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Houses of Parliament to close for SIX years as £4 billion worth of renovations take place

Major renovations in Westminster could mean MPs might have to move out of their usual spot for years

The renovations could take six years to complete

Politicians and peers should move out of their Westminster offices in order for major renovation works to take place, a committee warned.

The Joint Committee on the Palace of Westminster warned that the decision should not be delayed any further, and that work should begin in 2023.

If MPs refuse to leave however, refurbishment could take up to 32 years, rather than six.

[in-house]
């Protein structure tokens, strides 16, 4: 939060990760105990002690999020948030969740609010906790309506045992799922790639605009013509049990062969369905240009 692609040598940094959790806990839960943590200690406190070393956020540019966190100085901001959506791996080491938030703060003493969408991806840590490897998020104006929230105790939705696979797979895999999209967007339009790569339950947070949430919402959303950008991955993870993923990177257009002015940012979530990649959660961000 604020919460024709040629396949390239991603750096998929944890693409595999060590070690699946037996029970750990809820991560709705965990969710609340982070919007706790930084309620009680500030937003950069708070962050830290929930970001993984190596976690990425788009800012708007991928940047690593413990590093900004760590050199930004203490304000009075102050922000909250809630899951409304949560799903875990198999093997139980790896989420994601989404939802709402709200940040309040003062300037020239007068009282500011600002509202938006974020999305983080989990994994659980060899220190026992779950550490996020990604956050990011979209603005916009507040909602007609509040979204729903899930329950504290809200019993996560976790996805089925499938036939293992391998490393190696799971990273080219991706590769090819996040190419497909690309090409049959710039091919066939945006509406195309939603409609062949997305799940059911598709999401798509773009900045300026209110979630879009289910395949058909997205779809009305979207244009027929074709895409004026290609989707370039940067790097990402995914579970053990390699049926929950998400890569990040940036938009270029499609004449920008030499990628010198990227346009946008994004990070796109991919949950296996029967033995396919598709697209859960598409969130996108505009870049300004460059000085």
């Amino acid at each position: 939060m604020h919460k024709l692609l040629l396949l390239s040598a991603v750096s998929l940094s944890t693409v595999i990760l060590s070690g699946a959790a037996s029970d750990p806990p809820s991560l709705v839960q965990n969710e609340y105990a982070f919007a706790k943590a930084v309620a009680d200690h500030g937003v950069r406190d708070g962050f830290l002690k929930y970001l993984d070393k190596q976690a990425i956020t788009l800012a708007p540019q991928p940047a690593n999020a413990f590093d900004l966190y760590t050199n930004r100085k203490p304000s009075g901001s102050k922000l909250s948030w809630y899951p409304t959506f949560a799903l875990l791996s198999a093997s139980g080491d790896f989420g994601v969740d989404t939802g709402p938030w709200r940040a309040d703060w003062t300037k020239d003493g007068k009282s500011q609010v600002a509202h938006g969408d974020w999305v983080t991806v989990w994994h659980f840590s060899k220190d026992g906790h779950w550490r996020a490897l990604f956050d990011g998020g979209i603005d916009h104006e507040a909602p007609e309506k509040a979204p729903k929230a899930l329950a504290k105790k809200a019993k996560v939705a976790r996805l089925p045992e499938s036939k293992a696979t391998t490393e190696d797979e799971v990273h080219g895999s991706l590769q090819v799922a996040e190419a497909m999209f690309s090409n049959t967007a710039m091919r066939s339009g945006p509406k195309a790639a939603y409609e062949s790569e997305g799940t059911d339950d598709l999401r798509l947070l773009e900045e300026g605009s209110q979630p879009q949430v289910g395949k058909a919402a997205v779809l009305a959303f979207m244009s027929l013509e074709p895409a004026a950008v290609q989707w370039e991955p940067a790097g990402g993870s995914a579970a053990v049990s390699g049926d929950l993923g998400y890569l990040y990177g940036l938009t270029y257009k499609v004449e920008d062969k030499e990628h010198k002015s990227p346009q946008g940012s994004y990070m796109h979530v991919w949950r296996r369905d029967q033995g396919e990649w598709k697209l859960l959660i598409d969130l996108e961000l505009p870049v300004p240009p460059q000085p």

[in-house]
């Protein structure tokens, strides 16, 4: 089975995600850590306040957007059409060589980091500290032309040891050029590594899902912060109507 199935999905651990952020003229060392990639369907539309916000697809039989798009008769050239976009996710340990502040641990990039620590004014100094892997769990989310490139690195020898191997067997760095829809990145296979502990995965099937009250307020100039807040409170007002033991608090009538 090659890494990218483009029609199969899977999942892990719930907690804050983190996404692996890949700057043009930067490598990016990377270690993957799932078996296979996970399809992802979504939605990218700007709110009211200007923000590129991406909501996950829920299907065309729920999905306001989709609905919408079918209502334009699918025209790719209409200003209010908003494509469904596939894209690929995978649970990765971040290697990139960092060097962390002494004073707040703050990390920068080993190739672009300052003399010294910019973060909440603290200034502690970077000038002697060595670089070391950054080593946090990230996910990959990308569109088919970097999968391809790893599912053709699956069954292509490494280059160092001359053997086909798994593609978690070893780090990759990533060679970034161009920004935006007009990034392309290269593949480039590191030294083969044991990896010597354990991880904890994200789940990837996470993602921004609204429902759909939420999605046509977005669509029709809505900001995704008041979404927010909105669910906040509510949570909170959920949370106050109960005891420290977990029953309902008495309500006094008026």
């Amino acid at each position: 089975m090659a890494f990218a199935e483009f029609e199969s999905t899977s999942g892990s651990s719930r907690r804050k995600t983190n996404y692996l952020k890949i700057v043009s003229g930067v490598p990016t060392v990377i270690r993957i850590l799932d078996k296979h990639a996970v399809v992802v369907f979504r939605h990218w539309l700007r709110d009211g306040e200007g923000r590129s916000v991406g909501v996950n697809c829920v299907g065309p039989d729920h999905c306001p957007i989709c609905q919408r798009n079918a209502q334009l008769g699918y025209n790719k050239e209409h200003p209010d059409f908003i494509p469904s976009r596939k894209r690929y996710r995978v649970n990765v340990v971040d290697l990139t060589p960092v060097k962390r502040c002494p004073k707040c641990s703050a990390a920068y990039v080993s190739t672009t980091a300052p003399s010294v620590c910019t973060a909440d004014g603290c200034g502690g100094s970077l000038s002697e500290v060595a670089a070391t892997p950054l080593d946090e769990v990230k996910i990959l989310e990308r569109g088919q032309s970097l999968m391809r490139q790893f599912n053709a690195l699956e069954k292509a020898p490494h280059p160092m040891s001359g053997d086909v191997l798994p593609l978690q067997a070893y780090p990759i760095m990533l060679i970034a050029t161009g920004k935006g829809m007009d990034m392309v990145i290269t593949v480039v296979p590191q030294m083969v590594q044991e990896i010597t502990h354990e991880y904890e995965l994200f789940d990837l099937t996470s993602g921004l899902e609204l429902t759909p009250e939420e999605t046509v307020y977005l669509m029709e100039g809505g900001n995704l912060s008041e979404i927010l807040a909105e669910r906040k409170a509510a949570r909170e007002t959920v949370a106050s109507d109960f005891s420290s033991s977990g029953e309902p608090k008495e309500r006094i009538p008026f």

The committee, backed by Prime Minister Theresa May, said: "The Palace of Westminster, a masterpiece of Victorian and medieval architecture and engineering, faces an impending crisis which we cannot responsibly ignore.

"It is impossible to say when this will happen, but there is a substantial and growing risk of either a single, catastrophic event, such as a major fire, or a succession of incremental failures in essential systems which would lead to Parliament no longer being able to occupy the Palace."

Big Ben could switch off for repairs

Meanwhile, a report to the Commons Finance committee led to the recommendation of Big Ben being switched off for four months to allow £40 million worth of repairs to take place.

It has been 31 years since the clock stopped, when repairs saw the ticking cease for 26 days during a nine-month repairing process.

If the report's advice is put into place, it will be longest Big Ben has ever been silent over its 156-year life span.

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